If you’re unfamiliar, narwhals, also known as “unicorns of the sea” (no, we’re not kidding), are whales that live in Arctic waters and have one massive defining characteristic: they have giant tusks.
Or, rather, the males do. They look like this:
But researchers from Fisheries and Oceans Canada have discovered male narwhals will herd arctic cod, get super close and then “hard tap” them with their tusks to stun them. The narwhals then suck their prey into their mouths and have themselves a meal.
The narwhal’s tusk has long been a mystery to scientists. There have been hypotheses that the porous horn acts like a sensor.
There’s been a lot of news lately about what’s going on at the ringed planet Saturn, including NASA’s Cassini spacecraft’s heart-stopping flight through the relatively small gap that separates the planet’s rings and the top of Saturn’s atmosphere.
While Saturn was grabbing the limelight, we thought, Hey! What about poor little giant gaseous Jupiter? What’s happening at the largest planet in the solar system?
On May 5, as seen in the video above, NASA released an enhanced-color view of Jupiter’s south polar area, taken Dec. 11 by the orbiting Juno spacecraft.
Based on initial data transmitted back to Earth, scientists are even more challenged and have more questions than before about the makeup of Jupiter’s atmosphere and its interior.
“The whole inside of Jupiter is just working differently than our models expected. I didn’t expect all the theories to be wrong, but there’s motion going on in the planet we did not anticipate,” said Juno mission principal investigator Scott Bolton, according to New Scientist.
Juno was launched on Aug. 5, 2011, and reached the planet on July 4, 2016. In addition to discovering how Jupiter’s giant magnetic field is much stronger and more irregular than previously thought, Juno’s onboard JunoCam has captured images of swirling cyclones that are as big as Earth, seen in this image:
If you can’t get enough of Jupiter by just reading about it, why not have your own interactive experience with the king of all the planets in our solar system?
For the rest of this week, Jupiter and the moon are performing a celestial “dance” with each other shortly after the sun goes down. If you have clear skies in your area, look toward the southeast, where the full moon will make its presence known Wednesday night. Jupiter won’t be far away, and, in fact, on Thursday, as midnight approaches, ringed Saturn will muscle its way onto the dance floor, glowing to the lower left of the moon-Jupiter couple.
With binoculars, you should have no problem seeing the four main moons of Jupiter, and with a medium-power telescope, Saturn’s rings will be visible. Get more info on this week’s great skywatch at skyandtelescope.com.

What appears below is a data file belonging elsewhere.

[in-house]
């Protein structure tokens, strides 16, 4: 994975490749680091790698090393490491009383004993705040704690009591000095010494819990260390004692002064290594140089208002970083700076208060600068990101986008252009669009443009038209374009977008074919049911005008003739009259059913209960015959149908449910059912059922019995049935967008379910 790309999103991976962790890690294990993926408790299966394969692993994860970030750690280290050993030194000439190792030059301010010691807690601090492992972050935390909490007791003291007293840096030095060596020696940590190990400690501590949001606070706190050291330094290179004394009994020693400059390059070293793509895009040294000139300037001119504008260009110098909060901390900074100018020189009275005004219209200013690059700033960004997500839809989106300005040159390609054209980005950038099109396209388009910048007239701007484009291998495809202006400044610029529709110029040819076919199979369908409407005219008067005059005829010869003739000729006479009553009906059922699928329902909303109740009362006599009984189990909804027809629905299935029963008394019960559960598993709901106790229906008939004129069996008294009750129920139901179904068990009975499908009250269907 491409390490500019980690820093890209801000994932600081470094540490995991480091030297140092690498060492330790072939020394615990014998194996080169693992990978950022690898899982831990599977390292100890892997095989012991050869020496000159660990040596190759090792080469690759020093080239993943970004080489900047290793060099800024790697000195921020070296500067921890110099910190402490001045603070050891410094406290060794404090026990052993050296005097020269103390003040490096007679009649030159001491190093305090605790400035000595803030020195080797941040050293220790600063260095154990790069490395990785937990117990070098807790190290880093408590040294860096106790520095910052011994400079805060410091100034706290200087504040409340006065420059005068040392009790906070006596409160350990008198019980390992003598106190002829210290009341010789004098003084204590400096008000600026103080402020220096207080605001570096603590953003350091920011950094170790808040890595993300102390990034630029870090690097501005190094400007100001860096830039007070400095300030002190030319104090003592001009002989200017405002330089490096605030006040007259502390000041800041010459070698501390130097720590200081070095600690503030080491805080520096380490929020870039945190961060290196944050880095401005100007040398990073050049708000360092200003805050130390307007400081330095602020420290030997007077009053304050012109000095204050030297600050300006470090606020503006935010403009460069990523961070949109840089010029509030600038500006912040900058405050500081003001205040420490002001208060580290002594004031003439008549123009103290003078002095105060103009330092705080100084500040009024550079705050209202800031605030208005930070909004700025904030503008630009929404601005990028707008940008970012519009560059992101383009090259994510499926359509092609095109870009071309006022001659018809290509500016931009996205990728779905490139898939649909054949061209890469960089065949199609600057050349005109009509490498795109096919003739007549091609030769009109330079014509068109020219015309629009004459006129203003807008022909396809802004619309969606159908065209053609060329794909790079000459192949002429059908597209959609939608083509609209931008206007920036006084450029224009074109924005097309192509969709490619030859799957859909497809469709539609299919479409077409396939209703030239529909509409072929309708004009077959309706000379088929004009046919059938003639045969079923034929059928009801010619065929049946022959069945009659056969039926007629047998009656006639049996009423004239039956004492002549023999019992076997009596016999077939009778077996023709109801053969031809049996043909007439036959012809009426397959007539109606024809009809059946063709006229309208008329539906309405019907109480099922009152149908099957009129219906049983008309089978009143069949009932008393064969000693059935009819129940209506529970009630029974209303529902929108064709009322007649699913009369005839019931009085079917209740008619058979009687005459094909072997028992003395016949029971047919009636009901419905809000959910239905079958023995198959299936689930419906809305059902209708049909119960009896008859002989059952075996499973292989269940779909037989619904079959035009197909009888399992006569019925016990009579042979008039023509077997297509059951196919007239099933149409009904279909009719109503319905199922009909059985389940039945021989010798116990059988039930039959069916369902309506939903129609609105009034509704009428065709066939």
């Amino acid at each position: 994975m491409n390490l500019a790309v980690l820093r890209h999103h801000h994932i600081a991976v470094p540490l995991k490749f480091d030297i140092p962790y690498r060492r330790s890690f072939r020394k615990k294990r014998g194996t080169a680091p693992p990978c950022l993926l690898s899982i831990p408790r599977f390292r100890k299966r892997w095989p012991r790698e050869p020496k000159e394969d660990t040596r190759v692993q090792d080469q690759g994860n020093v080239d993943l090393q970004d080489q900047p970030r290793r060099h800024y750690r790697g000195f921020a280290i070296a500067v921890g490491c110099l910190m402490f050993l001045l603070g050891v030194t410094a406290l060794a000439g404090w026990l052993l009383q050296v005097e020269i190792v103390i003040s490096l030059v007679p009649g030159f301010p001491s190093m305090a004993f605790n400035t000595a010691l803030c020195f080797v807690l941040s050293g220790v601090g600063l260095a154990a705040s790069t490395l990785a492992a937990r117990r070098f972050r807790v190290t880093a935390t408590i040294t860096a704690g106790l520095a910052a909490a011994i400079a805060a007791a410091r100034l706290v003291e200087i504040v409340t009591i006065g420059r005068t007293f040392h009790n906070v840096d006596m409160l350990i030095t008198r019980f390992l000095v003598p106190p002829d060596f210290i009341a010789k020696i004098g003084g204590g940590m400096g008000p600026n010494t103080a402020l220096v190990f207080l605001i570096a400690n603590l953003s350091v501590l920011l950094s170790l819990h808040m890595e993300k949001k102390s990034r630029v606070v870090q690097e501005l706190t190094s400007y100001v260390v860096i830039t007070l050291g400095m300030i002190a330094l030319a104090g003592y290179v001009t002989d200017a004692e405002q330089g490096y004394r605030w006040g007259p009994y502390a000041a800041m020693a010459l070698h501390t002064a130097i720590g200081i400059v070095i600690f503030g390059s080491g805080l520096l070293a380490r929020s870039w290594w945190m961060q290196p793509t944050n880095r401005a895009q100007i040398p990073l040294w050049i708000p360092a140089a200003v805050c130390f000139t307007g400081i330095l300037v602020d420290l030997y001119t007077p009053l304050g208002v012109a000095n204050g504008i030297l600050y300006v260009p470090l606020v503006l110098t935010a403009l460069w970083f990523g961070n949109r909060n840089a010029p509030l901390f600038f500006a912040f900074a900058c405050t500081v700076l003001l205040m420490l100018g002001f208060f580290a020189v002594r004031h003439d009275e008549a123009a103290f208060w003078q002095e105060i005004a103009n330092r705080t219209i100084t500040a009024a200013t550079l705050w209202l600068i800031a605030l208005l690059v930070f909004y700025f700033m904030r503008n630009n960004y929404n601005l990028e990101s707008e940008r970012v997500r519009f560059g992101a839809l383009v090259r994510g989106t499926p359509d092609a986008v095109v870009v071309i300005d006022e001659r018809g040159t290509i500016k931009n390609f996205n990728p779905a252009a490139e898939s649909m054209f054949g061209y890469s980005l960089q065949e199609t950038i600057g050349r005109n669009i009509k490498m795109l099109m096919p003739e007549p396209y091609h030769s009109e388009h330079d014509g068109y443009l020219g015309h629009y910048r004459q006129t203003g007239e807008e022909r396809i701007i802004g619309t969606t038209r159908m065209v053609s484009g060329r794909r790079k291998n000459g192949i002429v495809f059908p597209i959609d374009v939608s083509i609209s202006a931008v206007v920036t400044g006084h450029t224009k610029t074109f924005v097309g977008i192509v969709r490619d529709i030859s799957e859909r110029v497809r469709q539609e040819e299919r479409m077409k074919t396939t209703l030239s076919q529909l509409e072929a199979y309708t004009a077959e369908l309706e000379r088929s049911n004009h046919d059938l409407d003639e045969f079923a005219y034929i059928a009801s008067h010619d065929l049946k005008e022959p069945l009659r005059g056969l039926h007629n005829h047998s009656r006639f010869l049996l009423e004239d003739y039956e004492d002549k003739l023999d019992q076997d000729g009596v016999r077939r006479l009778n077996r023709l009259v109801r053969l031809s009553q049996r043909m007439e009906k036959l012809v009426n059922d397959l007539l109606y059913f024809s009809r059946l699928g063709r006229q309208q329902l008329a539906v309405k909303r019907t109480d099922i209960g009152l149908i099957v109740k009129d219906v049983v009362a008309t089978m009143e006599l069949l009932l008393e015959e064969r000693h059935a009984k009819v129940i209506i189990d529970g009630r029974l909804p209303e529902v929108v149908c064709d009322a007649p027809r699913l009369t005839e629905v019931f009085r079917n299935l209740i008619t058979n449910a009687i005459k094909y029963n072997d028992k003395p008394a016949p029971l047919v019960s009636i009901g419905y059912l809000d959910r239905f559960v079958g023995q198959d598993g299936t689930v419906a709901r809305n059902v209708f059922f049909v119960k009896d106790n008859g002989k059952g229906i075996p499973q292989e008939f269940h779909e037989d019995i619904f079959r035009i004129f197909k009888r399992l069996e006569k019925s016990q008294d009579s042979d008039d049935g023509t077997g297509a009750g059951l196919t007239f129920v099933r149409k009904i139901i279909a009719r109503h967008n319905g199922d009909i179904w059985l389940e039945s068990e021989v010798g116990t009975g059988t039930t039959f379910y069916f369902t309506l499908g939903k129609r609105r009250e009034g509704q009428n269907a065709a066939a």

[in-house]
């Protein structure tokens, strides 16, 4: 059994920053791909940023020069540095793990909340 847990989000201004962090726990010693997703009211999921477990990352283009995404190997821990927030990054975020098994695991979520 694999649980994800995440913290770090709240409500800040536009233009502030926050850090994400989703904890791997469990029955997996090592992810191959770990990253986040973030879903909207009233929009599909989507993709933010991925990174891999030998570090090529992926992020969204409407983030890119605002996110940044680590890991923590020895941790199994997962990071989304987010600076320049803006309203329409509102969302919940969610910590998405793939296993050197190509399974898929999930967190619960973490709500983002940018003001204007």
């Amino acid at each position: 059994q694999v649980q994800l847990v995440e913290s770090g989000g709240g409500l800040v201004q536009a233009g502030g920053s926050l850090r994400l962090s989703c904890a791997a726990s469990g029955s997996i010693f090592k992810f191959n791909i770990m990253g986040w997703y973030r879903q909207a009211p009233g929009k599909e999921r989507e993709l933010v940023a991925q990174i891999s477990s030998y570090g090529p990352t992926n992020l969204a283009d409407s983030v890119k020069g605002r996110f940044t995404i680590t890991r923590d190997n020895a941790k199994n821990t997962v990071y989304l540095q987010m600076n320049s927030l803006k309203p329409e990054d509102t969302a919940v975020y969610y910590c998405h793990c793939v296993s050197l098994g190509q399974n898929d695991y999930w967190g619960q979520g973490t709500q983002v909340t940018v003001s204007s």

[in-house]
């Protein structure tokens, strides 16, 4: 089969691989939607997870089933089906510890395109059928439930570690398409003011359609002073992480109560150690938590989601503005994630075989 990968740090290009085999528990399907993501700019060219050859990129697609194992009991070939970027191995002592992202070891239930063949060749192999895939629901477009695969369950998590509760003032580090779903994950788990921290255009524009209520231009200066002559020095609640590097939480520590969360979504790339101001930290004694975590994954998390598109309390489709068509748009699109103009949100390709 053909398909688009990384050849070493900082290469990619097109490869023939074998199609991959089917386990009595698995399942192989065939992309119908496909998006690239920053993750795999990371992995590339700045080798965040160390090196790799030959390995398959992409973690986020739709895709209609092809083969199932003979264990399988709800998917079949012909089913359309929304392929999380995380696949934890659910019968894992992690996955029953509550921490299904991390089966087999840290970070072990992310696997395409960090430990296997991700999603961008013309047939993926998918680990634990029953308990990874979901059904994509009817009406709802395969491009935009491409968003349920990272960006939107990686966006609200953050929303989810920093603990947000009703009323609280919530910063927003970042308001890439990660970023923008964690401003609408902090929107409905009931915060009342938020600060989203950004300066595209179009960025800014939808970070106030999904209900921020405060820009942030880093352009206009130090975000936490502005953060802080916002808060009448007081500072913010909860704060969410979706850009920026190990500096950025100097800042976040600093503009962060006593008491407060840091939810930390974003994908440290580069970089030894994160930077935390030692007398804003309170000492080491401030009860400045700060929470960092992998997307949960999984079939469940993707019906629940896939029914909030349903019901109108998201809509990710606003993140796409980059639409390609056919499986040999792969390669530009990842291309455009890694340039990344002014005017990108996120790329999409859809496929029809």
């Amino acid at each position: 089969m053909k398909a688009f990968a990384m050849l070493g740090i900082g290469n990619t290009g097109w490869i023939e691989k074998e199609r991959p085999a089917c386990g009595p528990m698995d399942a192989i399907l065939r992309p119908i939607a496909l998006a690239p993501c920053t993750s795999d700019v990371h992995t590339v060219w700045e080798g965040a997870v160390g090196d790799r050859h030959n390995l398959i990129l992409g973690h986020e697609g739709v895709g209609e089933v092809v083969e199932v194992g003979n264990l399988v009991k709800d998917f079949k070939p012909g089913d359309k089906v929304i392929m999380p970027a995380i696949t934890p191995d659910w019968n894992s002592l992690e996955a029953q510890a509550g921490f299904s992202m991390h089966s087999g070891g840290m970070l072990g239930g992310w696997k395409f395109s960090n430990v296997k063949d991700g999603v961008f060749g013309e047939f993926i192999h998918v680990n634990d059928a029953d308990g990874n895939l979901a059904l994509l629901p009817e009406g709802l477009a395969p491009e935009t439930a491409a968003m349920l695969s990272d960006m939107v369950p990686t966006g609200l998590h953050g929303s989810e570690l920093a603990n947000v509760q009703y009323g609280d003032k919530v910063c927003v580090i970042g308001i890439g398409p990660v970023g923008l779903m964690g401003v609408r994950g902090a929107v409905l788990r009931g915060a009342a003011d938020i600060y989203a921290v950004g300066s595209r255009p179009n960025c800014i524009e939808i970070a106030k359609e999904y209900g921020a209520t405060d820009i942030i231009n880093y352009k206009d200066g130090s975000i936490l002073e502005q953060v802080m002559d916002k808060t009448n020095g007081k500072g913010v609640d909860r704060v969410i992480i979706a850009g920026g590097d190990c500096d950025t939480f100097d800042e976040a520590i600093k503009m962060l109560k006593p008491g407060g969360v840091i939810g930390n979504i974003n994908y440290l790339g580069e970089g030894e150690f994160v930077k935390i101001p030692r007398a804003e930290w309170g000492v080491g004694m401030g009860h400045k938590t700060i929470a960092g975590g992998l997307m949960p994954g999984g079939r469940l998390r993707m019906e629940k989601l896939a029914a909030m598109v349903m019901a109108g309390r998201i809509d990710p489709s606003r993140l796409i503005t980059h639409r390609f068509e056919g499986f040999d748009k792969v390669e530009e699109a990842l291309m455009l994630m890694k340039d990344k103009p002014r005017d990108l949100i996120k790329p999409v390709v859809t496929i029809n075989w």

Life on Earth might have started billions of years ago on land, not in the sea, according to a new study.
A group of researchers found that the red rocks of the Pilbarra in Western Australia contain terrestrial hot spring deposits, and in them, the earliest known remnants of life on land.
Dating back 3.5 billion years, the finding (published in the journal Nature on Tuesday) moves back evidence of life on land by 580 million years. And not only that, it hints at the possibility that life on Earth began not in the ocean, as commonly thought, but on land-based hot springs. *Mind blown*
Scientists involved in the study discovered signs of the stromatolite fossils (formed by cyanobacteria) in the remains of the freshwater hot spring located in the Dresser formation area of the Pilbarra, concluding that exposed land first appeared on Earth 130 million years earlier than previously thought.
Co-author and PhD candidate Tara Djokic of the University of New South Wales (UNSW) told the ABC, “To actually find hot spring deposits is like a smoking gun for the story of a terrestrial hot spring setting for early life on the planet.”
In the past, the area was thought of as the remains of a shallow coral reef, but as co-author Van Kranendonk of UNSW told the news outlet, the fossilised remains of gas bubbles could have only been produced by microbial material. “It’s an absolute one-to-one comparison, and we’re completely convinced that this is a hot spring deposit; there can’t be anything else it can be,” he said.
“We have this incredibly delicate texture preserved, with all these shapes and fabrics and some of those include overlaps of layers that are characteristic of what we see in modern hot springs where there’s a pool and a rim that accretes out over the pool.”
Every single time I go back to my parents’ home I try to get them to cancel their home phone line. And every time I fail.
I don’t know how much they pay for their phone bill off the top of my head, but whatever it is, it’s too much — especially since they rarely use it, and they have smartphones which I generously pay for.
According to a recently published U.S. Health Department finding, 50.8 percent of American homes don’t have a landline and have a cellphone instead.